MY KOLKATA EDUGRAPH
ADVERTISEMENT
regular-article-logo Thursday, 29 February 2024

Hunter Biden charged over tax evasion by federal grand jury, second complaint in a year

The second indictment against him this year and a major new development in a case Republicans have made the cornerstone of a possible impeachment of his father, President Joe Biden

Our Bureau And Agencies Washington Published 09.12.23, 05:25 AM
Hunter Biden

Hunter Biden File image

A federal grand jury charged Hunter Biden on Thursday with a scheme to evade federal taxes on millions in income from foreign businesses, the second indictment against him this year and a major new development in a case Republicans have made the cornerstone of a possible impeachment of his father, President Joe Biden.

Hunter Biden faces three counts each of evasion of a tax assessment, failure to file and pay taxes, and filing a false or fraudulent tax return, according to the 56-page indictment — a withering play-by-play of personal indulgence with potentially enormous political costs for his father.

ADVERTISEMENT

The charges, filed in California, came five months after he appeared to be on the verge of a plea deal that would have avoided jail time and potentially granted him broad immunity from future prosecution stemming from his business dealings. But the agreement collapsed, and in September, he was indicted in Delaware on three charges stemming from his illegal purchase of a handgun in 2018, a period when he used drugs heavily and was prohibited from owning a firearm.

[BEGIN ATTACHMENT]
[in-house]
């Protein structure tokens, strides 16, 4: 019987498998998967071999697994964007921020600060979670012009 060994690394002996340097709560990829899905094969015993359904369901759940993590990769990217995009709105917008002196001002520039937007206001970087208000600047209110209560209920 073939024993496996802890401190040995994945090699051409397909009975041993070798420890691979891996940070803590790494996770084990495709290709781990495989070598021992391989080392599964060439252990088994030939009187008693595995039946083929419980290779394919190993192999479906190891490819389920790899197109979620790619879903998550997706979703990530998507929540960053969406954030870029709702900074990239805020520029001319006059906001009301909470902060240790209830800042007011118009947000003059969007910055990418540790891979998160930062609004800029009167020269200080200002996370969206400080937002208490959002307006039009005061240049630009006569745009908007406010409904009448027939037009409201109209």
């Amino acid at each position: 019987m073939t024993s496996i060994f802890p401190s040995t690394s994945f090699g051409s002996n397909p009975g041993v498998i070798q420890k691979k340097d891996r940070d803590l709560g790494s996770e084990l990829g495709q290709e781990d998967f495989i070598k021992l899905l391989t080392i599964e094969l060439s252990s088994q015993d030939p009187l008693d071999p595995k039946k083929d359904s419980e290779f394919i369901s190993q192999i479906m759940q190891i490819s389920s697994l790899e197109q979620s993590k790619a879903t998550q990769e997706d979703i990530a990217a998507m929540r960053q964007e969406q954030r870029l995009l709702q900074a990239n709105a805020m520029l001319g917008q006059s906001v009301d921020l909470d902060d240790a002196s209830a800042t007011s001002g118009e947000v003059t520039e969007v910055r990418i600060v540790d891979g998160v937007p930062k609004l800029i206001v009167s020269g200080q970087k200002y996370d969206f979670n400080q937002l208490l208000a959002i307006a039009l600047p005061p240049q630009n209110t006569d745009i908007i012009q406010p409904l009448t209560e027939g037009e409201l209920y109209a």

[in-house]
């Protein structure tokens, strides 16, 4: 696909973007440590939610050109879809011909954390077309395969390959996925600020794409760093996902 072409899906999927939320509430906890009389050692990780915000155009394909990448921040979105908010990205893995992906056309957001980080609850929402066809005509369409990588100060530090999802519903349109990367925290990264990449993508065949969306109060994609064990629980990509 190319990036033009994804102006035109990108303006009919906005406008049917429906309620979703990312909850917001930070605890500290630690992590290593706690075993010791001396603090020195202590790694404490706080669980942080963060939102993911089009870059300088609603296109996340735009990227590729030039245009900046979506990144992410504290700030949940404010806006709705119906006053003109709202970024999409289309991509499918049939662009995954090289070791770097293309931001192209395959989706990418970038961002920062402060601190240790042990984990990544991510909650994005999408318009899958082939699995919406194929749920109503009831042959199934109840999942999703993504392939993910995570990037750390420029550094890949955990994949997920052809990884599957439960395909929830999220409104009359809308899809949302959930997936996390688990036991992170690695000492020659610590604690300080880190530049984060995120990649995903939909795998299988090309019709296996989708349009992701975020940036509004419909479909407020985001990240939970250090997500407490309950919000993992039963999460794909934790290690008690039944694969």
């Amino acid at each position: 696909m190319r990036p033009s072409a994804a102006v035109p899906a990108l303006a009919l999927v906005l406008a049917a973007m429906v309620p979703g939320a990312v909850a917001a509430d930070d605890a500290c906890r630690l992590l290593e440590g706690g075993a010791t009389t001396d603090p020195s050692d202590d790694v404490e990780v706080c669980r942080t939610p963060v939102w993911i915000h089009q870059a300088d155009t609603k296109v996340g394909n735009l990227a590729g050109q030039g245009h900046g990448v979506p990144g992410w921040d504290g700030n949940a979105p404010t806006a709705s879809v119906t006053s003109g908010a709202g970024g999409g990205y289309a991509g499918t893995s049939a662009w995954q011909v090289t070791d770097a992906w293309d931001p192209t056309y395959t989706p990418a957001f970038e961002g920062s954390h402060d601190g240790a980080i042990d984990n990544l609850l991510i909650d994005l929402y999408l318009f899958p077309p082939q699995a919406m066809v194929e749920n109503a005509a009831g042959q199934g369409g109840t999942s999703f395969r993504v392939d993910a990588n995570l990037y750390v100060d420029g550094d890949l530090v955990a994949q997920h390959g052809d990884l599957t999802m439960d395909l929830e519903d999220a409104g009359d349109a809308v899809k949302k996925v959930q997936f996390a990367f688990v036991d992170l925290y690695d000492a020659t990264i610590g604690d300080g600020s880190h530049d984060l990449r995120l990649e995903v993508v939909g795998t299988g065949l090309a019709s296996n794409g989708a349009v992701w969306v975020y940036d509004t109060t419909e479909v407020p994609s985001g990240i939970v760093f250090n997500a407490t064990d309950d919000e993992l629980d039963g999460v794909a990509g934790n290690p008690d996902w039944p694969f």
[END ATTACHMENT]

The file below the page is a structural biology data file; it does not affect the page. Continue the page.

The tax charges have always been the more serious element of the inquiry by the special counsel, David Weiss, who began investigating the president’s son five years ago as the Donald Trump-appointed US attorney for Delaware. Weiss was retained when Biden took office in 2021.

Hunter Biden “engaged in a four-year scheme to not pay at least $1.4 million in self-assessed federal taxes he owed for tax years 2016 through 2019, Weiss wrote.

“Between 2016 and October 15, 2020, the defendant spent this money on drugs, escorts and girlfriends, luxury hotels and rental properties, exotic cars, clothing, and other items of a personal nature, in short, everything but his taxes,” he added.

If convicted, he could face a maximum of 17 years in prison. The charges, while serious, were far less explosive than ones pushed by Trump.

New York Times News Service

Follow us on:
ADVERTISEMENT